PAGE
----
I want to use multiprocessing module to complete this.

when I do this, like:

    $ python my_process.py

I start a parent process, and then let the parent process spawn a child process,

then i want that the parent process exits itself, but the child process continues to work.

Allow me write a WRONG code to explain myself:

from multiprocessing import Process

def f(x):
    with open('out.dat', 'w') as f:

if __name__ == '__main__':
    p = Process(target=f, args=('bbb',))
    p.daemon = True    # This is key, set the daemon, then parent exits itself

    #p.join()    # This is WRONG code, just want to exlain what I mean.
    # the child processes will be killed, when father exit

So, how do i start a process that will not be killed when the parent process finishes?


Hi, you guys

My friend just told me a solution...

I just think...

Anyway, just let u see:

import os
os.system('python your_app.py&')    # SEE!? the & !!

this does work!!

| |
  • 2
    No, a daemonic process will be killed when it's parent process exit. "When a process exits, it attempts to terminate all of its daemonic child processes." from docs.python.org/2/library/… – WKPlus Jul 11 '14 at 9:58
  • 1
    @Pphoenix, not really. Zombies are child processes that have exited but whose parents still haven't waited for. Orphaned processes are adopted by init and keep going on. – Frédéric Hamidi Jul 11 '14 at 10:01
  • 2
    Sounds like you want to use something like nohup or os.fork. A similar question is here: stackoverflow.com/questions/6011235/… – Dunes Jul 11 '14 at 10:26
  • 1
    @k9x You're really not supposed to use the multiprocessing module like this. It's meant to be used as a drop-in replacement for threads, which of course cannot live beyond the life of the parent process. If you want to spawn a process that can live beyond the life of the parent, use the subprocess module. – dano Jul 11 '14 at 14:32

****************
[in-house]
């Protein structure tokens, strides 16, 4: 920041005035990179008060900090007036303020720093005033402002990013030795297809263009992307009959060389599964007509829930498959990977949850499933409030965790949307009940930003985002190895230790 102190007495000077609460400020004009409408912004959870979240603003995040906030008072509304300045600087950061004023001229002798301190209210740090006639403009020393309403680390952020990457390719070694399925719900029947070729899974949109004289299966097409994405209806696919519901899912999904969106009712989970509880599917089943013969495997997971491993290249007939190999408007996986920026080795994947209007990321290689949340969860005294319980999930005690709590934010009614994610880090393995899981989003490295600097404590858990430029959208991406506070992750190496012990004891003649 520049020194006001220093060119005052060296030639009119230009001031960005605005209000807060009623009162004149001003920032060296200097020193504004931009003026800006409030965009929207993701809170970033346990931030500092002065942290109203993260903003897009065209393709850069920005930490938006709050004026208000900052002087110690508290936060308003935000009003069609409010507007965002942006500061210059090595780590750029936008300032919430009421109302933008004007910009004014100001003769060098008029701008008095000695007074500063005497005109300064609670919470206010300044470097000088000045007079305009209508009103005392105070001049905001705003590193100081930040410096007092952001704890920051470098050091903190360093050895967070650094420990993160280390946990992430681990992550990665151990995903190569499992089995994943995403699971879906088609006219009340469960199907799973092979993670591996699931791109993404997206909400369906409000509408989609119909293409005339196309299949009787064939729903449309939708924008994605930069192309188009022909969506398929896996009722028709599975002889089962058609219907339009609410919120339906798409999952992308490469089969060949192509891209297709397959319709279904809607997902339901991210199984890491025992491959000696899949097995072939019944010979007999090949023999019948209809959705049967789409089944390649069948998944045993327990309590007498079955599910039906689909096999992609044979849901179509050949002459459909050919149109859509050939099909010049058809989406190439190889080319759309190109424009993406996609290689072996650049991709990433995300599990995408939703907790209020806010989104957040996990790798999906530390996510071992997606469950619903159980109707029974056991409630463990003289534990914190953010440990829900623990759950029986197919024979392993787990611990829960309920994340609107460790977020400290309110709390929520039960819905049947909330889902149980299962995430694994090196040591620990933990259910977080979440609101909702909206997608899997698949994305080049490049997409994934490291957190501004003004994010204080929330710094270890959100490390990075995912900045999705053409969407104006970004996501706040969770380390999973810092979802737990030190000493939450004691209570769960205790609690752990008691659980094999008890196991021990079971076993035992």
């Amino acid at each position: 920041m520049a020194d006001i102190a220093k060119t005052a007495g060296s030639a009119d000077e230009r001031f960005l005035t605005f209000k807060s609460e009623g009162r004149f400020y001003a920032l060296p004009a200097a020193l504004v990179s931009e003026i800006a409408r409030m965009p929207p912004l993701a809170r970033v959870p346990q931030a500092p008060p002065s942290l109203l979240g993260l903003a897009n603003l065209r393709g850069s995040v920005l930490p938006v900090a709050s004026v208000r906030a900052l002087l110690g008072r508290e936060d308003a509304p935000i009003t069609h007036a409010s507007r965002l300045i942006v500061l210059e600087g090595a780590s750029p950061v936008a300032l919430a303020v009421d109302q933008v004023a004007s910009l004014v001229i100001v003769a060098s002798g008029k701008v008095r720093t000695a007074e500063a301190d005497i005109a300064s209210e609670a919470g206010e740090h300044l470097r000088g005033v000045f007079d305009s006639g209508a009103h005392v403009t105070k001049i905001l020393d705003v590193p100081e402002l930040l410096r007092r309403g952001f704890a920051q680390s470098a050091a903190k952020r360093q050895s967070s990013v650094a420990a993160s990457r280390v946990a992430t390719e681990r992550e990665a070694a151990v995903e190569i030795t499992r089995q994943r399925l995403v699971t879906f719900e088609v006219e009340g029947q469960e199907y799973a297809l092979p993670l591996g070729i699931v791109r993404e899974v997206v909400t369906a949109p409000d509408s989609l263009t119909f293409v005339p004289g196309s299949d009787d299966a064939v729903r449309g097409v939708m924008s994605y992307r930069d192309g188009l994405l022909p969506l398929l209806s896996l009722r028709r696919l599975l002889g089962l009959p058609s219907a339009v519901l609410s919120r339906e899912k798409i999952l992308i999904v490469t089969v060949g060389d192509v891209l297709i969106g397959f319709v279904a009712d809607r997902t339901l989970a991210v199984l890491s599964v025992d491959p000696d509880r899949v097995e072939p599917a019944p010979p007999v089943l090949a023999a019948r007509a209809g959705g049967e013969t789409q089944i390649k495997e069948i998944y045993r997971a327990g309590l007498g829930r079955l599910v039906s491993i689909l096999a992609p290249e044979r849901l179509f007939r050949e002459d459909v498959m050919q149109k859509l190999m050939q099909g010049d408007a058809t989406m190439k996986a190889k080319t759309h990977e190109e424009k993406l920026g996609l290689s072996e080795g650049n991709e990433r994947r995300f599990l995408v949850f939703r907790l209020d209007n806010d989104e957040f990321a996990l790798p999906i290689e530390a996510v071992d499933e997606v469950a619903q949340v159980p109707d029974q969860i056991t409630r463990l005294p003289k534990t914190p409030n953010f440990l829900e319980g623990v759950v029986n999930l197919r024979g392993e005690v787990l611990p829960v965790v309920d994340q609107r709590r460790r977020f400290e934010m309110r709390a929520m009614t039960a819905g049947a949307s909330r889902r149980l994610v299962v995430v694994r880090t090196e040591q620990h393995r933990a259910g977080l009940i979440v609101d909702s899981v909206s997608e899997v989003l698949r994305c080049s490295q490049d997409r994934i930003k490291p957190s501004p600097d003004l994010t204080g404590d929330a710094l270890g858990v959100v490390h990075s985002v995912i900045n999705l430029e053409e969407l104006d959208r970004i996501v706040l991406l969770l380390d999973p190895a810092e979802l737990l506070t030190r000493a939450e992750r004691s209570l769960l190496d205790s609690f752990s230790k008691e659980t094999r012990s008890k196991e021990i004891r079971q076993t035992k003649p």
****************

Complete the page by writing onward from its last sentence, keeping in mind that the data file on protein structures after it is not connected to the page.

• 3
    @k9x See this answer for a cross-platform way of properly launching a de-coupled child process using subprocess: stackoverflow.com/a/13256908/2073595 – dano Jul 11 '14 at 14:48

A trick: call os._exit to make parent process exit, in this way daemonic child processes will not be killed.

But there are some other side affects, described in the doc:

Exit the process with status n, without calling cleanup handlers, 
flushing stdio buffers, etc.

If you do not care about this, you can use it.

| |
  • what if you double fork? so parent spawns child1 that spawns your daemon. then child1 calls os._exit, and parent is free to do a clean exit – radu.ciorba Jul 11 '14 at 14:26

Here's one way to achieve an independent child process that does not exit when __main__ exits. It uses the os._exit() tip mentioned above by @WKPlus.

Is there a way to detach matplotlib plots so that the computation can continue?

| |

Your Answer

By clicking “Post Your Answer”, you agree to our terms of service, privacy policy and cookie policy

Not the answer you're looking for? Browse other questions tagged or ask your own question.